Unlike 9/11 and the public weeping and celebration over New York's Finest, the NOPD has been left hanging in the wind by Louisiana and the Feds, told to keep trucking along, to keep putting in more overtime with shaky gaurantees of a future paycheck. These guys were some of the worst-paid cops in the nation prior to Katrina. The PD was understaffed even outside of the tourist season, working with limited resources in a crime-ridden city full of a kalaidescope's worth of racial tension (Its not just black/white in NOLA, its WASP/Vietnamese/Portugues/Mexicano/Creole/Cajun/Haitian/High Yellow/Red Bone/Black in the city.)

During Katrina's aftermath, while millions were glued to television screens, the Bush and Blanco administrations were exchanging insults, these were the same guys who had to live a live-action version of "Assault on Precinct 13" for six days and nights. Two officers whacked themselves immediately afterwards, having lost everything and unable to keep going. And now, thanks to a rushed reoccupation of a devastated city, the officers who survived are working to deal with their own losses in property, family, and friends while simultaneously being asked to continue to play hero.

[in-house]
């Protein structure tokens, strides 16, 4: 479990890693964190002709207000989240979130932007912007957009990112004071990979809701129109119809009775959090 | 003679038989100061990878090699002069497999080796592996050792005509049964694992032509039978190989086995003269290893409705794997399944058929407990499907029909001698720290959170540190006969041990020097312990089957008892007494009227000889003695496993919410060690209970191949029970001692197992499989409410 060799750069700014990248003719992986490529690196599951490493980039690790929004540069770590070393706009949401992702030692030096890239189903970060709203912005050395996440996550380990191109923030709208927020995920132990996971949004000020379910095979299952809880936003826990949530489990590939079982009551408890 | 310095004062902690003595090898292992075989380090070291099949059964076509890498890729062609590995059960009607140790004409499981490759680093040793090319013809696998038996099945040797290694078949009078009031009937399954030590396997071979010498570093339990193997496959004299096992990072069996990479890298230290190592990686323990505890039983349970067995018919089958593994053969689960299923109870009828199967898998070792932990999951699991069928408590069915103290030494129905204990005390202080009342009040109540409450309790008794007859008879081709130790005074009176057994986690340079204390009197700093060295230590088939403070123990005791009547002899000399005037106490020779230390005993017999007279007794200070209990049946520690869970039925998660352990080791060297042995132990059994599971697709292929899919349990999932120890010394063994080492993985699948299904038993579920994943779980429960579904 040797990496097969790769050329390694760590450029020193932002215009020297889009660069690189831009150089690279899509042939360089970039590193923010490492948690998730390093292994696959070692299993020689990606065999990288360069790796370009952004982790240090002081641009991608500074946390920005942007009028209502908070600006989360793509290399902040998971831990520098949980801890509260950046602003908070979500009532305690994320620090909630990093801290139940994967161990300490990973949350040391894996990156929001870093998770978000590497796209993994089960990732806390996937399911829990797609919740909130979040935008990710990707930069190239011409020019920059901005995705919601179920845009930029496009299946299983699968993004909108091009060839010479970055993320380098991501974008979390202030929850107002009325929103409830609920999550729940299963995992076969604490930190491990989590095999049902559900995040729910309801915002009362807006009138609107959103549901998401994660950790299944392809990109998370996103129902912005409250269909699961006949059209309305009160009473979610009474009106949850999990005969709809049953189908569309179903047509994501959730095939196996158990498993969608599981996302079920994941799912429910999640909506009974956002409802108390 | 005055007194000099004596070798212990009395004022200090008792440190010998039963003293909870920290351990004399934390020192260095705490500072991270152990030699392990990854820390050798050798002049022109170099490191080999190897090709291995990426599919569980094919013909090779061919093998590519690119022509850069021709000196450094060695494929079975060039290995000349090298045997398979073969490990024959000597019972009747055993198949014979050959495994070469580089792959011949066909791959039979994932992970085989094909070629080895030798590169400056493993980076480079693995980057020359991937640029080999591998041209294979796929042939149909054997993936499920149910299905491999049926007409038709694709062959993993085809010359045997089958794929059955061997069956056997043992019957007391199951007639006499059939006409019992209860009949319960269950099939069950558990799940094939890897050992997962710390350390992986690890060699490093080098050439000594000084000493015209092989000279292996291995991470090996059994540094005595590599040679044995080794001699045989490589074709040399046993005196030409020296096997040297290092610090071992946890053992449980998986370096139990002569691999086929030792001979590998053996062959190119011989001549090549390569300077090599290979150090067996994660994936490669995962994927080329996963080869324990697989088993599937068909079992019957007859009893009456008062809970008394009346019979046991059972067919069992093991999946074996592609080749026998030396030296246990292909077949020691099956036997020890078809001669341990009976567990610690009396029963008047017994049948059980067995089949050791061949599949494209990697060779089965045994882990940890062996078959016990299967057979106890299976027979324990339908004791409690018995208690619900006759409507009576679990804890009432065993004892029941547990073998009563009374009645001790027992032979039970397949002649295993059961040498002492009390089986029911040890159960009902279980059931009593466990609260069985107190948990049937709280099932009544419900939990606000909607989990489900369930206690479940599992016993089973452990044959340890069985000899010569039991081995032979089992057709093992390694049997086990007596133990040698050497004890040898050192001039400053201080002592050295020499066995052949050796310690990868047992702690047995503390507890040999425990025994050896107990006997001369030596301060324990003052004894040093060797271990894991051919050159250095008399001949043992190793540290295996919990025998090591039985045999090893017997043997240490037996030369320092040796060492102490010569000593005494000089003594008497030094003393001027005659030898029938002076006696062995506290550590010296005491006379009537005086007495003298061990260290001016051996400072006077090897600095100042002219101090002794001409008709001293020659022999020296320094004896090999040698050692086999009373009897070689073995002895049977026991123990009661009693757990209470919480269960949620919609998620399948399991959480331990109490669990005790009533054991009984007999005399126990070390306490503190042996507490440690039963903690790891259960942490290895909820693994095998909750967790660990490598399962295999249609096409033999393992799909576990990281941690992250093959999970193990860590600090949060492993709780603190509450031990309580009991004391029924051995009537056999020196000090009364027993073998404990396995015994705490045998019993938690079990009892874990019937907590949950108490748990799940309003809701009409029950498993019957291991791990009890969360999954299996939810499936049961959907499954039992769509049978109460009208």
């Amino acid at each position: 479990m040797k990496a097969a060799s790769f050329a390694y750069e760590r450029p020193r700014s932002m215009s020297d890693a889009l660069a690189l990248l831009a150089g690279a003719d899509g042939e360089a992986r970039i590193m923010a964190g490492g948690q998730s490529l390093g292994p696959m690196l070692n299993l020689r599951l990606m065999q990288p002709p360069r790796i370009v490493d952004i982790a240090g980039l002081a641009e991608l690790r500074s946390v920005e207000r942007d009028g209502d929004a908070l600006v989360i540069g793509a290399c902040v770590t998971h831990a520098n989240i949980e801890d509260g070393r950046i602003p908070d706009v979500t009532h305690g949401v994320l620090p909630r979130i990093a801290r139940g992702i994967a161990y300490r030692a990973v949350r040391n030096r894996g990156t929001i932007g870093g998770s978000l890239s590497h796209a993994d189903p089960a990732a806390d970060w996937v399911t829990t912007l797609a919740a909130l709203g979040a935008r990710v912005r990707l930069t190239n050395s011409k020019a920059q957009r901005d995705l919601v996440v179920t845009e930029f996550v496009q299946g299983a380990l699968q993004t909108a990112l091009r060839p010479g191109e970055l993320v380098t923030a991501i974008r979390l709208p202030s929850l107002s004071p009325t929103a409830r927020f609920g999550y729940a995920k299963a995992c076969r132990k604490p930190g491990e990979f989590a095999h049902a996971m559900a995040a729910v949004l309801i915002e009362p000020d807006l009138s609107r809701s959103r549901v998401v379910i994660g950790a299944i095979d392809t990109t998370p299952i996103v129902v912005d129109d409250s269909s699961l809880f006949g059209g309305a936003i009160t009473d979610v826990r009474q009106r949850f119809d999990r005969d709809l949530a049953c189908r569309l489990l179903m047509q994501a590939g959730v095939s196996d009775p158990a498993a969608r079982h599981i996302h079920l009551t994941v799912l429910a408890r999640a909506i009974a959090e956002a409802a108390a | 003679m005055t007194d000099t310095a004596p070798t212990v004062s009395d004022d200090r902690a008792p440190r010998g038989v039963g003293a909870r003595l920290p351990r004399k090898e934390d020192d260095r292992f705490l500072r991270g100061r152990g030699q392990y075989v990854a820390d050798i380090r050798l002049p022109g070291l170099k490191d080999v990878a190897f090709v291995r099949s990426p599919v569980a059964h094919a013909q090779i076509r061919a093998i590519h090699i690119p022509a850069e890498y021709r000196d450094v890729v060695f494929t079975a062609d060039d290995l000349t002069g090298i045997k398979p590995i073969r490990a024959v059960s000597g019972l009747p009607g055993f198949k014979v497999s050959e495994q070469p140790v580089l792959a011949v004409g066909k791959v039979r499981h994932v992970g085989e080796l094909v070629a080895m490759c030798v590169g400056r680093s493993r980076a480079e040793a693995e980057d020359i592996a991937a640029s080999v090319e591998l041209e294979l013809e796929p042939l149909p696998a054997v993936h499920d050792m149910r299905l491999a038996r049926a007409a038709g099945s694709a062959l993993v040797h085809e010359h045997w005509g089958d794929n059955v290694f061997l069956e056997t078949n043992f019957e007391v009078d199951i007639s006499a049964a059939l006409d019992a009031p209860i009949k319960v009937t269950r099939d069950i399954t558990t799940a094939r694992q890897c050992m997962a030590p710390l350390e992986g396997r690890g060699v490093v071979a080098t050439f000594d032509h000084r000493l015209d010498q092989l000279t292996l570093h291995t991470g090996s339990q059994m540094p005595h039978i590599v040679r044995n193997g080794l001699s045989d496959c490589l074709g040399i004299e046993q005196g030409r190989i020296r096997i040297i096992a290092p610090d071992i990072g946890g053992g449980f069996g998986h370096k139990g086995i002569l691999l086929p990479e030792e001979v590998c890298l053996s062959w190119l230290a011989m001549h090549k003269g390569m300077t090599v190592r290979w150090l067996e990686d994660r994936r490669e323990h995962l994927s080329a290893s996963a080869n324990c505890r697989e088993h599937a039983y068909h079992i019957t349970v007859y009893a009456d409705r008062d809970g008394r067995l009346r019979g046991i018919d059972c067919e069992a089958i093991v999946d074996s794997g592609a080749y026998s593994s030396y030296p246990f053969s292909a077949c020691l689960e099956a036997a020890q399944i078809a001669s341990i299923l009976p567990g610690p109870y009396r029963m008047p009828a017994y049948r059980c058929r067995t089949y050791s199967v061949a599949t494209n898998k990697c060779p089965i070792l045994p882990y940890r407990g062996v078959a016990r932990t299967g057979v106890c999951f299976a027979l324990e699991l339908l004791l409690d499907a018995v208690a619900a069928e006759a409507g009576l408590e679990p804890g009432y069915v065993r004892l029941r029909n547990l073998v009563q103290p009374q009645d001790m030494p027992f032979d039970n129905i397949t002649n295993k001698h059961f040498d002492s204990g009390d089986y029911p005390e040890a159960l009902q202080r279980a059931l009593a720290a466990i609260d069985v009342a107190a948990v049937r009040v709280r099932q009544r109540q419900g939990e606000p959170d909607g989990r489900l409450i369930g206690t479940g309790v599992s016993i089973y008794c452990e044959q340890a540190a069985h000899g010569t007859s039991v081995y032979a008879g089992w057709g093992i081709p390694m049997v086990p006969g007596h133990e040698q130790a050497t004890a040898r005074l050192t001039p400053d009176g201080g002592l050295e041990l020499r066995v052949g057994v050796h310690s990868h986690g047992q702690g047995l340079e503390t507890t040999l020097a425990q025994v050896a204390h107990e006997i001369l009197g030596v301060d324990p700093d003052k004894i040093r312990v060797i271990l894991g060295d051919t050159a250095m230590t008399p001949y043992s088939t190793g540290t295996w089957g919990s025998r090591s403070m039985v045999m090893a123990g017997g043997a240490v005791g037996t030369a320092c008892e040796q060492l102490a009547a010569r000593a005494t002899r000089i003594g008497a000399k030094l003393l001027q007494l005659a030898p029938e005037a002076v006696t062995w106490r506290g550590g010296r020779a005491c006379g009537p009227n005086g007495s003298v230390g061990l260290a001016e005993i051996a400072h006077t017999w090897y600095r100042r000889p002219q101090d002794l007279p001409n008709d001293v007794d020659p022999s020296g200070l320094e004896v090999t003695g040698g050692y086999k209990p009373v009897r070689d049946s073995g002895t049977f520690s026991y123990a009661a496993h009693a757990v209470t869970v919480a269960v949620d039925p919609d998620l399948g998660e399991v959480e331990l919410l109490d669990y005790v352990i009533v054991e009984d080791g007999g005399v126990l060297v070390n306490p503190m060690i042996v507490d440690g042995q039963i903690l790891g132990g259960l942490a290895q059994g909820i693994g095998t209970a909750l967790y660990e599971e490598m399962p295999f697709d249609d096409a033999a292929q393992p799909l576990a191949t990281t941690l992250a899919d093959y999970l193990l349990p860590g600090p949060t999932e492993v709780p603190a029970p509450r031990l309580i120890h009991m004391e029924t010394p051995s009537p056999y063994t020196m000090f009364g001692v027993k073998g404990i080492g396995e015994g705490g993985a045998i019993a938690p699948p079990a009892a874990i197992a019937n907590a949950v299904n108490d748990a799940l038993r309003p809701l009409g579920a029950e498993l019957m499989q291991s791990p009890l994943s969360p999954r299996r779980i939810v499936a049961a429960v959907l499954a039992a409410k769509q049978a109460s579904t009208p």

Maybe there was a racial motivation behind this weekend's brutality. Maybe all three officers were somehow so overwhelmed by their hatred of blacks that they chose to reinact Rodney King for a Associated Press news crew. And maybe the real reason they manhandled the AP producer afterwards was because they were FOX News fans. Yeah, sure. Its possible. But I think there's something bigger at play here.

What happens when the ol' Boys in Blue finally reach their breaking point?

While the officers' actions are unexcusable and deserve full investigation, its also important to remember that all men and women - police officers included - eventually will snap in times of extreme stress and trauma. These are the same guys who stood watch over a broken city while FEMA and other Federal and State agencies played hookie. These are the same guys who kept going when most of us would've probably given up and ran for our lives.